The PC(USA)’s ‘New Way’ podcast features The Faith Studio’s founder
by Beth Waltemath | Presbyterian News Service
“I like to refer to us as church adjacent,” said Gina Brown, founder of the new worshiping community The Faith Studio, describing how people respond when she outlines the three tenets of the community as “connect, inspire and explore.”
“Most of the time, people say, ‘You’re a new worshiping community? You know … you’re a church.’” In response, Brown insists that the studio is “an ecumenical, digital, diverse, interactive, dialogical conversation” where people don’t have to think exactly the same way. “This is a space where people of no faith, or people of faith who have been rejected from the tighter, more narrow idea of church can come and ask questions.”
This week, Brown was interviewed on the “New Way” podcast as part of its miniseries on technology because being open to innovation in technology, not just new ways of thinking, is important to sustaining such “a space of diverse learning, diverse thought, diverse people and walks of life.”
Brown’s conversation with the Rev. Sara Hayden, host of this podcast sponsored by 1001 New Worshiping Communities, spanned two episodes. The first debuted on Thursday and covers what Hayden described as “the kind of attention it takes to welcome wisdom in the room, the role curiosity plays in transformative spaces” and how the people in Faith Studio “sort out the role religious traditions may play in their story.”
“We’re big on conversation, short on preaching,” said Brown, who described herself not as the pastor but as a “community steward,” more participant than authority figure.
“There’s a level of disappointment that people are experiencing when they’ve spent their life doing this thing in a particular way and it’s not working for them, but they’re scared to say that it’s not working for them. What I’m finding a lot of the times, it’s not the God thing that’s not working. It’s the traditions and the rules and things that have been set up … that’s not working. But it’s very difficult for people to separate tradition from theology,” said Brown.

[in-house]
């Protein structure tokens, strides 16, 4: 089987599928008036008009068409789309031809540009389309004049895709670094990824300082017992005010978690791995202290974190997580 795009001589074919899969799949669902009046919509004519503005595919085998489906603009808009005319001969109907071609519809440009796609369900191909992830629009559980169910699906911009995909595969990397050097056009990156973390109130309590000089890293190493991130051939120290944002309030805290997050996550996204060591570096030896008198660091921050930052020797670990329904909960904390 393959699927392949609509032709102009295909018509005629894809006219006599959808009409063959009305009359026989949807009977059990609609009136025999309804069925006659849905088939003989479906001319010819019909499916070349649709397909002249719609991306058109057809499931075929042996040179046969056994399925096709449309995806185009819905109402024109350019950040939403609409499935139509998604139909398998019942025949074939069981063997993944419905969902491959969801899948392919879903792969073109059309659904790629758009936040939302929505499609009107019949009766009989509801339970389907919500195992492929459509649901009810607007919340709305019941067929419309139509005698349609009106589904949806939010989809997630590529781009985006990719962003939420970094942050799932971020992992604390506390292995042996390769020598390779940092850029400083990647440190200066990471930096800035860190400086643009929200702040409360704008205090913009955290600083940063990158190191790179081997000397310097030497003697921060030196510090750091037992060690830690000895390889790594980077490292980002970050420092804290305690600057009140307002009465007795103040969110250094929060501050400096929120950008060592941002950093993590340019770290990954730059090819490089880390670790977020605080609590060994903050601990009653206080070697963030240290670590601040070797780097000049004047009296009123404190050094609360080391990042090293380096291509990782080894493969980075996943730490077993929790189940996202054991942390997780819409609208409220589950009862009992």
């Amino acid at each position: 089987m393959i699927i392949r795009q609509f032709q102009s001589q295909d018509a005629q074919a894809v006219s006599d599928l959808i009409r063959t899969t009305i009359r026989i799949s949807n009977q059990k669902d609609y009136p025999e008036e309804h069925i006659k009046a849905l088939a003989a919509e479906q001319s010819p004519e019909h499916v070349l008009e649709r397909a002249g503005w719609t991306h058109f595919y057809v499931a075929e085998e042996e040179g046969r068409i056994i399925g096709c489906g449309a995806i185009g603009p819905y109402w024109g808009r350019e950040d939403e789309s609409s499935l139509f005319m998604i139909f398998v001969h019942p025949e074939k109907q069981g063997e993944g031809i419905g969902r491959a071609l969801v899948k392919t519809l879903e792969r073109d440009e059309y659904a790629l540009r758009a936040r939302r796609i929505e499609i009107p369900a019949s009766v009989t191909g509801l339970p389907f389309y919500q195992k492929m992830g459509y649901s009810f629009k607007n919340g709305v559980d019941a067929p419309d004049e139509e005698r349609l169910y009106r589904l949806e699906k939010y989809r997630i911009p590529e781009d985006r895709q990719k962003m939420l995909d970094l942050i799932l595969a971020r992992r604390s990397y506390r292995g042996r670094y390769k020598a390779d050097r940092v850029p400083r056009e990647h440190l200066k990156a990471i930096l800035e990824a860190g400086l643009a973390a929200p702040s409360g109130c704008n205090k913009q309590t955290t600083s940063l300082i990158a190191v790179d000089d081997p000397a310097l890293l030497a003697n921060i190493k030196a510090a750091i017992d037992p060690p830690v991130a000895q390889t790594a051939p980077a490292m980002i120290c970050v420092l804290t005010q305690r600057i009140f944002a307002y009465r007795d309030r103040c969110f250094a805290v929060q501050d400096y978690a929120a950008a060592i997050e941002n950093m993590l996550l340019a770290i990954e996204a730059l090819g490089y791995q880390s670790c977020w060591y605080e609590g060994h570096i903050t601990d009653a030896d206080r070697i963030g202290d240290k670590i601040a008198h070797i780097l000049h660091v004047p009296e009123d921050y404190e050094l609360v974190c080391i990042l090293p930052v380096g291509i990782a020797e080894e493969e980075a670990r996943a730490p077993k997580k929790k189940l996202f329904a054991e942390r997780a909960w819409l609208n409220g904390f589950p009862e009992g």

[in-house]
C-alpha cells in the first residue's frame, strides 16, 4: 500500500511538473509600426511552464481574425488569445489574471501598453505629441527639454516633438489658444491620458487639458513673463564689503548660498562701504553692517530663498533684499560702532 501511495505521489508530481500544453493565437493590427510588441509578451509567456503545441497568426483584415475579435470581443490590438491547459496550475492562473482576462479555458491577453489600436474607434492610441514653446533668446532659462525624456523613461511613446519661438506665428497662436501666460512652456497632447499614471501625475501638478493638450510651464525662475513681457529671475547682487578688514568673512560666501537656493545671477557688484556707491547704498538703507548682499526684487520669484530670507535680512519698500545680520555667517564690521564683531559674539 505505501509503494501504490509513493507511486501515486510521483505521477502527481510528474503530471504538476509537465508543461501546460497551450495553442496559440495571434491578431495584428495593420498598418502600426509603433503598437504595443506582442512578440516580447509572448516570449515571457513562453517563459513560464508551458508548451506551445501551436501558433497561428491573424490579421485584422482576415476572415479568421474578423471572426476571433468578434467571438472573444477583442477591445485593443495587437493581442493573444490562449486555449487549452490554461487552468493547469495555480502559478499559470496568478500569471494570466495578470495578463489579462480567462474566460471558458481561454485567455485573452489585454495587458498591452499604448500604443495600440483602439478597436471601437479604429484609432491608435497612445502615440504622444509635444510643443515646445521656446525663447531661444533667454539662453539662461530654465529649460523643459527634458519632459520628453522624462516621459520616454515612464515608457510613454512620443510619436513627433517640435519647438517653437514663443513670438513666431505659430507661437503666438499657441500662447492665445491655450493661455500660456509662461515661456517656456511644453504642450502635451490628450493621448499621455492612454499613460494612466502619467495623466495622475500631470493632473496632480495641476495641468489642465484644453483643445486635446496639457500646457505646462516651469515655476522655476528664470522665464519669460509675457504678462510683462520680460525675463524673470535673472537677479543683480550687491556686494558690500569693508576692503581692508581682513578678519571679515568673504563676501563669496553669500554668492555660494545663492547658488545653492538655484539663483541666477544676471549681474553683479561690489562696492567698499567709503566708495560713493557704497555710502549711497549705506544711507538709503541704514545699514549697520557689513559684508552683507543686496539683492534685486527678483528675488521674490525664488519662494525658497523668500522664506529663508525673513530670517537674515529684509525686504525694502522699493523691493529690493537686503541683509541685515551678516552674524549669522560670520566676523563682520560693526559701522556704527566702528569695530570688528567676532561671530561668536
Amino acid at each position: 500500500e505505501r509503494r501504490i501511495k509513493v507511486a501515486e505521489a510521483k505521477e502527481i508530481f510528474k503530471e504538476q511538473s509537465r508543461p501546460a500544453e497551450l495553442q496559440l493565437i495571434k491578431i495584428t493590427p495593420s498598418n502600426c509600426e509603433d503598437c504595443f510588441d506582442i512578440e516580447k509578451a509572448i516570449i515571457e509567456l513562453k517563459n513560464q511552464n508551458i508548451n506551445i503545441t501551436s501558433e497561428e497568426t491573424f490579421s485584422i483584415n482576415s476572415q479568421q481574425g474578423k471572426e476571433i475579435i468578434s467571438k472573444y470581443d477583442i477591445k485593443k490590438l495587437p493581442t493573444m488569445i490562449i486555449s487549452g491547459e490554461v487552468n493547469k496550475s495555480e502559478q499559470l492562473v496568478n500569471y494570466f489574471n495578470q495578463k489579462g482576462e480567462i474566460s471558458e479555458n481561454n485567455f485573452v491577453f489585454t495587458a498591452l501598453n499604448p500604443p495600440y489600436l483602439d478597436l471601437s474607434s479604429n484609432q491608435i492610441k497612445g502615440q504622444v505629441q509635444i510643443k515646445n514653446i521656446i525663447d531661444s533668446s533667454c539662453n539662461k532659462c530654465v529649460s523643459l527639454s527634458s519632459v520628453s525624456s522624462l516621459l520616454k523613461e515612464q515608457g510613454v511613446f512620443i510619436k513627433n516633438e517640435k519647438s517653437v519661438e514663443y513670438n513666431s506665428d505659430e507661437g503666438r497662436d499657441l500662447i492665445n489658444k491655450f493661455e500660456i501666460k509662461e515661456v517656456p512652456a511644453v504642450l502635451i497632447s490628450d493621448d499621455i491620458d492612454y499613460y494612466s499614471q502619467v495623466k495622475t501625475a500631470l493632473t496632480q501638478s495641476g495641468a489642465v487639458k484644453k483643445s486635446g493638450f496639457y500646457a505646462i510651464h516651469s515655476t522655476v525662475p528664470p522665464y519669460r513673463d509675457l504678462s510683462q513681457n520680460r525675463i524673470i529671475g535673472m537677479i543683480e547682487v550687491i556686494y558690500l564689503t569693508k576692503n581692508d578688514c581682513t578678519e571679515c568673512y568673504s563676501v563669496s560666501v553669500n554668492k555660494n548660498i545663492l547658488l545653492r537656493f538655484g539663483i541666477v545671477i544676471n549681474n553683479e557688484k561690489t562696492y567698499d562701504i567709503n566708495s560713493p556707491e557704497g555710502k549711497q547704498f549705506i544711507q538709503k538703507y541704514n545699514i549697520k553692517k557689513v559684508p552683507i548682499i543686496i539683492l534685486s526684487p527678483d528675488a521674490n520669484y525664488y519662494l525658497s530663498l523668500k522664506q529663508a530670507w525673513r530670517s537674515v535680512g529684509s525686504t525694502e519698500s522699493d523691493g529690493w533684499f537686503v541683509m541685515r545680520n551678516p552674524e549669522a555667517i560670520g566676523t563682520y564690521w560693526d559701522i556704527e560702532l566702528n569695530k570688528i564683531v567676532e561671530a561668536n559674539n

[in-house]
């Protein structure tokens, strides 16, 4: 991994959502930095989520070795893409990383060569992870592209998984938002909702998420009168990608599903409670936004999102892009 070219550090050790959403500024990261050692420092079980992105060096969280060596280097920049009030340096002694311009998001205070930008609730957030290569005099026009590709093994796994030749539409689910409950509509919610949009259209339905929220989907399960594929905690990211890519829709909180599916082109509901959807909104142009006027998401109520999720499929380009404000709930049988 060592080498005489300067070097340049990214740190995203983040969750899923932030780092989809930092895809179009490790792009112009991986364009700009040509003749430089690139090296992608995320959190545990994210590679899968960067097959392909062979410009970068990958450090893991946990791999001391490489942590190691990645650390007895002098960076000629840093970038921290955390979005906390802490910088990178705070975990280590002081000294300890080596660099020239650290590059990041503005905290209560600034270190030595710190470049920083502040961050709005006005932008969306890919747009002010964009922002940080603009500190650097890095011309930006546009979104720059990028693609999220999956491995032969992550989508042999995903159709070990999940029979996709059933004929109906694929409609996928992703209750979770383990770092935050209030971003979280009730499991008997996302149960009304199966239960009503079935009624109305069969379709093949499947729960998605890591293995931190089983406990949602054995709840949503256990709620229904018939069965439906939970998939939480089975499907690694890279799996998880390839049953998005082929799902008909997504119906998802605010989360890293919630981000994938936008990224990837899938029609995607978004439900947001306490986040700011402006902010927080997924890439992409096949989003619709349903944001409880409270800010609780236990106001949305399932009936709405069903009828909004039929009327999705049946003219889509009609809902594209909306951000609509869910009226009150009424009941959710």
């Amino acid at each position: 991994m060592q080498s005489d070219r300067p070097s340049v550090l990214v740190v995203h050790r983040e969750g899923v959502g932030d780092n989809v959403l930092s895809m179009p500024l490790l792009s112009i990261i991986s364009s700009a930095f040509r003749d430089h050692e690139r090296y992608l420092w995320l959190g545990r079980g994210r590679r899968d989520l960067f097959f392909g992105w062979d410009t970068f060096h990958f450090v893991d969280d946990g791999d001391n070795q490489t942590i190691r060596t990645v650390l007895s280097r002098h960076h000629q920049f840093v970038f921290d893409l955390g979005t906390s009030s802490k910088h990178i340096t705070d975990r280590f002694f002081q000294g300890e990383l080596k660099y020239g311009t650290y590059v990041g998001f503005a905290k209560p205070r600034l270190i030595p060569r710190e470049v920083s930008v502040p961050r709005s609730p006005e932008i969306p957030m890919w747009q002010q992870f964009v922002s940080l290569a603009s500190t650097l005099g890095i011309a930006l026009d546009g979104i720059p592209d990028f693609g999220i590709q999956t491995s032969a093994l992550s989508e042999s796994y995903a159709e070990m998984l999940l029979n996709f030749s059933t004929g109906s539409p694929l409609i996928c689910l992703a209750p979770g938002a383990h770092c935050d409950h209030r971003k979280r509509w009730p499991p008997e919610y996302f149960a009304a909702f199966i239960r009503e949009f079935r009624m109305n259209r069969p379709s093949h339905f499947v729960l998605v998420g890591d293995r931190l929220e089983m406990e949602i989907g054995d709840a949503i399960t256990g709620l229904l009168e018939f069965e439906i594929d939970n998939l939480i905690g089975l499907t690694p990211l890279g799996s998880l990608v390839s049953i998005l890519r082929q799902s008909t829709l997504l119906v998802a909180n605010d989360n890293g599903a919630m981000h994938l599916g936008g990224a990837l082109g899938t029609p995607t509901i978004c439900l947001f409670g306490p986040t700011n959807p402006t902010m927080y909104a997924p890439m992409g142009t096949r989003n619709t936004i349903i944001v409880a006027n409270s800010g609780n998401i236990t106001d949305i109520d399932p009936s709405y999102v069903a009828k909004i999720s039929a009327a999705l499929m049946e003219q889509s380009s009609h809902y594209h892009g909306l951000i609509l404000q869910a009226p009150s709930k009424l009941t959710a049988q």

The Faith Studio has been featured before on the “New Way” podcast in its 2022 season. Hayden attends each online community she features on the podcast to discern each one’s unique vibe and identify best practices of creating safe and sacred space. In the introduction to her conversation with Brown, Hayden described the diverse, digital community as “one of those precious spaces where we are seen for who we are and feel able to fully embrace the complexity of our story and emotions.”
In the second episode, which drops Nov. 23, Brown described her Caribbean background, growing up deeply rooted in intergenerational community, and how that informs how she navigates the realities of digital spaces to create a community grounded in love and authenticity.
“I was a child of my parents’ and my grandmother’s community. I was accountable not just to my mom and dad, but to my uncles, my aunts, my nana, my nana’s girlfriends; accountable to so many different people who were there for my nourishment, to build me up and help me to grow. That’s my base and my understanding. … Everyone knew who you were,” said Brown, who added that the experience cultivated inside her a sense of belonging and a feeling that many people were behind her, seeing her for who she was and pushing her forward. In contrast, Brown described the experience of “bootstrap-pulling” in America as isolating and overly competitive. “That doesn’t make very well for living in community,” opined Brown.
“We live in a world where we’re not taught that there could be multiple rights. We live in this binary understanding, and so something’s gotta be right and something’s gotta be wrong,” but Brown seeks to hold many truths at once at Faith Studio. To do this in a digital space, the community focuses on listening and curiosity. People are invited to talk about why they’ve come to the particular gathering and to offer something of themselves to the space.
The cultivation of shared storytelling and seeking understanding helps to maintain the multiplicity of meanings at Faith Studio. “One of the things I’ve found,” said Brown, “is that it’s very difficult to point fingers at people after you’ve understood their story.”
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